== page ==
In addition to many excellent technical sessions, last week’s Microsoft Business Applications Summit (MBAS) event also included a series of “Customer Stories” sessions that may be even more valuable.
My recent “Is self-service business intelligence a two-edged sword?” post has gotten more buzz than any of my recent technical posts. Some of this might be due to the awesome use of swords and the inclusion of a presentation recording and slides, but some is also largely due to how it presents guidance for successfully implementing managed self-service BI at the scale needed by a global enterprise.
Well, if you liked that post, you’re going to love these session recordings from MBAS. These “Customer Stories” sessions are hosted by the Power BI CAT team’s leader Marc Reguera, and are presented by key technical and business stakeholders from Power BI customers around the world. Unlike my presentation that focused on general patterns and success factors, these presentations each tell a real-world story about a specific enterprise-scale Power BI implementation.
- Customer stories with Standard Bank
- Customer stories with Veolia and Bentley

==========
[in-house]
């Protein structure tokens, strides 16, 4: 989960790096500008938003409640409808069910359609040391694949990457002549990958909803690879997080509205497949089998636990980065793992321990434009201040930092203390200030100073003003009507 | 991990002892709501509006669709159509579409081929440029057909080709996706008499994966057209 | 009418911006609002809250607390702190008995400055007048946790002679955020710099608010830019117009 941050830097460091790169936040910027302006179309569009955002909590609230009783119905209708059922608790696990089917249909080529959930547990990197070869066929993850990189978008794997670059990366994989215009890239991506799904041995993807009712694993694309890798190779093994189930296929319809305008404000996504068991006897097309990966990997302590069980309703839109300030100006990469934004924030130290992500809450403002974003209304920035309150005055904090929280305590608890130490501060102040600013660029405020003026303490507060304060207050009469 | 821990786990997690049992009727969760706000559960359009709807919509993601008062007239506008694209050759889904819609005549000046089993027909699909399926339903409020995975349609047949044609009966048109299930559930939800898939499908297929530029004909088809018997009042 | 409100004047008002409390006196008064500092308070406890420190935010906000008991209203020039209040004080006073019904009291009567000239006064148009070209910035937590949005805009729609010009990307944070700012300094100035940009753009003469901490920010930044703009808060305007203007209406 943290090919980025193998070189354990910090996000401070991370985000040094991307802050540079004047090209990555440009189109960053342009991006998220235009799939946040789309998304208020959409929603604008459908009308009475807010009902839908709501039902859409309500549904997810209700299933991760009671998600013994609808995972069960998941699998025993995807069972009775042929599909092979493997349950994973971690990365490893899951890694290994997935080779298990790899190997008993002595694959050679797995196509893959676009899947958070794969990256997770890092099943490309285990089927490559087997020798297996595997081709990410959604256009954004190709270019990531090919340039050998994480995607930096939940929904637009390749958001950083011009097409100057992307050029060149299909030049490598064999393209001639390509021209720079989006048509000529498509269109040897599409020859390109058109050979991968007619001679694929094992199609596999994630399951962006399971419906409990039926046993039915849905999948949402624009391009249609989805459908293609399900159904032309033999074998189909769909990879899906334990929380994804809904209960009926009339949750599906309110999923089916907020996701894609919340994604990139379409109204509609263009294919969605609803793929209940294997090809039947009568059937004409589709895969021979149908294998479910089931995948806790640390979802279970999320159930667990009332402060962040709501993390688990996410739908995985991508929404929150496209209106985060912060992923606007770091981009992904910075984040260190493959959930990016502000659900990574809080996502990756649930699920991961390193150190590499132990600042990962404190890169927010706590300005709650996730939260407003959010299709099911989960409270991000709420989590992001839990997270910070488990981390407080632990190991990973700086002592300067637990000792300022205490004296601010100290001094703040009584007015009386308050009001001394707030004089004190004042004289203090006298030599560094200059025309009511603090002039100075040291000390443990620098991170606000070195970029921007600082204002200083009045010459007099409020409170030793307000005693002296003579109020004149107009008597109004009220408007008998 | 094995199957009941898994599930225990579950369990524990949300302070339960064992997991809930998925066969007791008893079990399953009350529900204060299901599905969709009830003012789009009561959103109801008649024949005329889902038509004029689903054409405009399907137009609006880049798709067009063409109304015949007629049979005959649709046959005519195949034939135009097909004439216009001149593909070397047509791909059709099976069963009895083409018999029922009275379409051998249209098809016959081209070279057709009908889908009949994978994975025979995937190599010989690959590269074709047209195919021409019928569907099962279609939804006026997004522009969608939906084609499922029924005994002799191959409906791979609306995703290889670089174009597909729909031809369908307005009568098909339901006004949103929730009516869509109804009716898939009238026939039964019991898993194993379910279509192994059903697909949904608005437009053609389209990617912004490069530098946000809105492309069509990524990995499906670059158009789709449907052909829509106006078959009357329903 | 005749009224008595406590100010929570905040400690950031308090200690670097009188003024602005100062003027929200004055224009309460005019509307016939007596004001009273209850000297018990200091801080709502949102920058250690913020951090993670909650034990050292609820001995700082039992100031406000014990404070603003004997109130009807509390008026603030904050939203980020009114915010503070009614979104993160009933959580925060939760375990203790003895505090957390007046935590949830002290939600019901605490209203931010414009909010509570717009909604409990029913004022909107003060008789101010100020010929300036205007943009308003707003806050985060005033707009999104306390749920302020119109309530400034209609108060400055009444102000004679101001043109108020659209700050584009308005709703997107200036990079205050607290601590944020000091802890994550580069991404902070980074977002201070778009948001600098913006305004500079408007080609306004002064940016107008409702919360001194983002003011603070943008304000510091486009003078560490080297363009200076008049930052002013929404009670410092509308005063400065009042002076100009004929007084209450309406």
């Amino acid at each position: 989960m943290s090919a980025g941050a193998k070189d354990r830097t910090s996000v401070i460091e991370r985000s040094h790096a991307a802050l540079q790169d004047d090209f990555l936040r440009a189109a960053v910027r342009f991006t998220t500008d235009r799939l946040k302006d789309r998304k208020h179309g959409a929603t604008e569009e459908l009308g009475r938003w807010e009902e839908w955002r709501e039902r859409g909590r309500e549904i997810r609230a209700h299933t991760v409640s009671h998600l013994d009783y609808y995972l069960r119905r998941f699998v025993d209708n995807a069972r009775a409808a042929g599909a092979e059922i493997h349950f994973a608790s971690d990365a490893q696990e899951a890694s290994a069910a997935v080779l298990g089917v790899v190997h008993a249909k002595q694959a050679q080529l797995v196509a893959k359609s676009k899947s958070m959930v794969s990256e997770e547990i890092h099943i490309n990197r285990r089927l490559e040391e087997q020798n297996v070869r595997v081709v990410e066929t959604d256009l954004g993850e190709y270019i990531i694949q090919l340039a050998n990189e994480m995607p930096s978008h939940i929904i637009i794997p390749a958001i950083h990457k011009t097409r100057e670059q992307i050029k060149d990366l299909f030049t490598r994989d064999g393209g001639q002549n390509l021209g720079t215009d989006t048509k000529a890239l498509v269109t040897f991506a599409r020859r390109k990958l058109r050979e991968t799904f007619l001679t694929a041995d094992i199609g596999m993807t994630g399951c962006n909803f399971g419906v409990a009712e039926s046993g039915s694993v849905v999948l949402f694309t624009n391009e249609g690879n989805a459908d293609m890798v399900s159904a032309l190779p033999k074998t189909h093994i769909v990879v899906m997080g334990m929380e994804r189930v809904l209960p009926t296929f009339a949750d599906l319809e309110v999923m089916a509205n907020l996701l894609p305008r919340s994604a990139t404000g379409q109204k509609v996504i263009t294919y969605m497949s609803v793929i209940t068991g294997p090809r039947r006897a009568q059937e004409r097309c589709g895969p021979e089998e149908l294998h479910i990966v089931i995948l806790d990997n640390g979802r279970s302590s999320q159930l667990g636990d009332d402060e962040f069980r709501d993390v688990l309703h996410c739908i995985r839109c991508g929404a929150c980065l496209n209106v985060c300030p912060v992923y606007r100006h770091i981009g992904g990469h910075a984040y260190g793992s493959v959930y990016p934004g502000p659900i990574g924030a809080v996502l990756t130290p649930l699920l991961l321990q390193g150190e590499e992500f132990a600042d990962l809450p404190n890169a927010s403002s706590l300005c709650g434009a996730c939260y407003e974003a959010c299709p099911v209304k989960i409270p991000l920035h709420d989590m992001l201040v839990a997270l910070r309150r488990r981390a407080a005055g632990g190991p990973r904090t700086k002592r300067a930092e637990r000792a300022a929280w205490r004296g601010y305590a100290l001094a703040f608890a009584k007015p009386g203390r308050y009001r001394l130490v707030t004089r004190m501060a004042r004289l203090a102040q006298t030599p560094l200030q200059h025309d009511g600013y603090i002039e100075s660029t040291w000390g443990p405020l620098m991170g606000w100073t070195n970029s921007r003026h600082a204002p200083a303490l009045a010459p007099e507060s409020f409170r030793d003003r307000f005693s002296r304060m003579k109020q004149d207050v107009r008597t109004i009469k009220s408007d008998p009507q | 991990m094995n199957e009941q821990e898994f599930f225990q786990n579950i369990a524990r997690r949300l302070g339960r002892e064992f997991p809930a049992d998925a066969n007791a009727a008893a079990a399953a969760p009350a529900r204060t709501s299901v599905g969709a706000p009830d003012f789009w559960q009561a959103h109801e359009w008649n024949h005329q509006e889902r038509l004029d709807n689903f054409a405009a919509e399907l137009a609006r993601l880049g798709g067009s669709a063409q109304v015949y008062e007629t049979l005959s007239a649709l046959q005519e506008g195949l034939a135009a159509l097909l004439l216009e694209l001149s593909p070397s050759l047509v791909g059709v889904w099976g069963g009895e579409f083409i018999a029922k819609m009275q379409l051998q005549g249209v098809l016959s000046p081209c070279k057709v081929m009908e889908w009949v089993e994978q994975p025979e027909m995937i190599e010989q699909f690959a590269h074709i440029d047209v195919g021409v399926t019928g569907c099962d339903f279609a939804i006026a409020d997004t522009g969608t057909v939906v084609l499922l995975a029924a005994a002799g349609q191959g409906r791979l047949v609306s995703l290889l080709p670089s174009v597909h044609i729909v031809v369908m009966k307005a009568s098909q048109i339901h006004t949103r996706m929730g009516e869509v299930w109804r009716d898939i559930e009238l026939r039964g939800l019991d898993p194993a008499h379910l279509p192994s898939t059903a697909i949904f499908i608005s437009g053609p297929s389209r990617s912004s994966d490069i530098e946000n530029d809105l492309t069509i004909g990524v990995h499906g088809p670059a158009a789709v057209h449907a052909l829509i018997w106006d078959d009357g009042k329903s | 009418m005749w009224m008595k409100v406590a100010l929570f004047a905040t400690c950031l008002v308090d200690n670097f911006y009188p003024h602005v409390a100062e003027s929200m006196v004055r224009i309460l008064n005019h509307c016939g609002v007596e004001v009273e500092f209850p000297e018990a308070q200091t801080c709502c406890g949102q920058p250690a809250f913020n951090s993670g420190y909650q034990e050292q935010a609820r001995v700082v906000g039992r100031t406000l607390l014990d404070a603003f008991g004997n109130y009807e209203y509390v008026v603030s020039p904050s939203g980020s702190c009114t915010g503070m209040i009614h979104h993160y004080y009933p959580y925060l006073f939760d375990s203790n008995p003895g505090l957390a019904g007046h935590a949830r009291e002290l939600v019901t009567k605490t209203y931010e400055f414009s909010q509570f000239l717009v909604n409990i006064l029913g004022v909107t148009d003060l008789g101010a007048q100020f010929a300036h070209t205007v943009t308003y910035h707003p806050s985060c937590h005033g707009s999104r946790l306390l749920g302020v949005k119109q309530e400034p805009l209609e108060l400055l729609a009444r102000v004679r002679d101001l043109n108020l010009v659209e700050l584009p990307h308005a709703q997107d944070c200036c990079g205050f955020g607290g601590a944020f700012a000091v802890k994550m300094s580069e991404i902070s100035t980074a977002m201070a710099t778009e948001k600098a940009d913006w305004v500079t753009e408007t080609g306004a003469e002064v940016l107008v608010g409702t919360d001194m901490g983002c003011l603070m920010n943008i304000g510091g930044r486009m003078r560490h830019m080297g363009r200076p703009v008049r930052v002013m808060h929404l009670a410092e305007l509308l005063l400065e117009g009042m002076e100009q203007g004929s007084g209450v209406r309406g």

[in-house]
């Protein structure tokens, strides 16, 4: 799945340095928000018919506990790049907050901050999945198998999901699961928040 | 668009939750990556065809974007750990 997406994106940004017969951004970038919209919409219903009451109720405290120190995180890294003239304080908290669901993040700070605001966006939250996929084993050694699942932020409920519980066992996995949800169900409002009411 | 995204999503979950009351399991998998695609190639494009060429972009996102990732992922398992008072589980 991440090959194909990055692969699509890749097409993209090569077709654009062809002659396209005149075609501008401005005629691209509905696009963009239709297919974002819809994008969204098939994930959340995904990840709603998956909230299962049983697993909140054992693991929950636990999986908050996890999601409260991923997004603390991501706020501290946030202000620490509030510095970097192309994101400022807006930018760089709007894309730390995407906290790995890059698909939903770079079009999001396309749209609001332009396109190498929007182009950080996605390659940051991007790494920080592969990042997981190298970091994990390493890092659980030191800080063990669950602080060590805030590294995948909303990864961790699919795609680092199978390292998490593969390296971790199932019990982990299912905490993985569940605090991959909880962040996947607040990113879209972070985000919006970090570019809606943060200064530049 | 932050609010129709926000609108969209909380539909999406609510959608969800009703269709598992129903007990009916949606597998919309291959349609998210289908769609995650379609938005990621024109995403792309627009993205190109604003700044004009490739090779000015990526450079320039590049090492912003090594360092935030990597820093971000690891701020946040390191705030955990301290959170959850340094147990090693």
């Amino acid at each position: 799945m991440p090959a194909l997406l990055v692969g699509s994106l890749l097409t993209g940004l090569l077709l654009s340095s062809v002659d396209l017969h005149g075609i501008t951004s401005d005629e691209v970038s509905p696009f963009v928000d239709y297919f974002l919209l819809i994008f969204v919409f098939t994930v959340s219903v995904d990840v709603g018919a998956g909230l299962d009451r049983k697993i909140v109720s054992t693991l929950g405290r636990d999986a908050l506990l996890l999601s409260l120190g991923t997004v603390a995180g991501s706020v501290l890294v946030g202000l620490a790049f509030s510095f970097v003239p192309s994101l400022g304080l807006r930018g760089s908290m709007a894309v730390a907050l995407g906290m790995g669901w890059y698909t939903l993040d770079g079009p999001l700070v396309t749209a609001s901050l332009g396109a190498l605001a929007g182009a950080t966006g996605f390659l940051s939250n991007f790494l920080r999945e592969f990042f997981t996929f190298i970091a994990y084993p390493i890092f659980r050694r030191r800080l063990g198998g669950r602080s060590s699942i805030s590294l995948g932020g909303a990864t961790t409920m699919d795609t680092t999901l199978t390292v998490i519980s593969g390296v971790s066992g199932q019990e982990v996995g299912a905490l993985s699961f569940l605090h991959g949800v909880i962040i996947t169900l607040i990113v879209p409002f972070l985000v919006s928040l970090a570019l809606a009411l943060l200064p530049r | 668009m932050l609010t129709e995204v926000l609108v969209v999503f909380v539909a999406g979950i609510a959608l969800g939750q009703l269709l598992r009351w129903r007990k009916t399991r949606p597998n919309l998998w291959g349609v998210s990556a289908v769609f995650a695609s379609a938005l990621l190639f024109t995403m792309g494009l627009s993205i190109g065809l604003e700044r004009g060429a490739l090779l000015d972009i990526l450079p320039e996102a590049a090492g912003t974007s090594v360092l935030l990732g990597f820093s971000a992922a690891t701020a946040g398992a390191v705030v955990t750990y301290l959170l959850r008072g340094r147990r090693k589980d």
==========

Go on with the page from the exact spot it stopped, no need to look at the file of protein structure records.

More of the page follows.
- Customer stories with Cummins and BP
- Customer stories with Fiserv and Schlumberger
- Customer stories with Atrium Health and JCI
- Customer stories with Medtronic and AP Moller-Maersk
Why should you care about these customer stories? I think Sun Tzu summed it up best:
Strategy without tactics is the slowest route to victory. Tactics without strategy is the noise before defeat.
Understanding how to use technology and features is a tactical necessity, but unless you have a strategic plan for using them, it’s very likely you won’t succeed in the long term. And just as any military leader will study past battles, today’s technical leaders can get great value from those who have gone before them.
If you’re part of your organization’s Power BI team, add these sessions to your schedule. You’ll thank me later.
 Just humor me here, please.
 I was also considering going with the Julius Caesar’s famous quote about his empire-wide adoption of Power BI, “Veni, vidi, vizi,” but I think the Sun Tzu quote works a little better. Do you agree?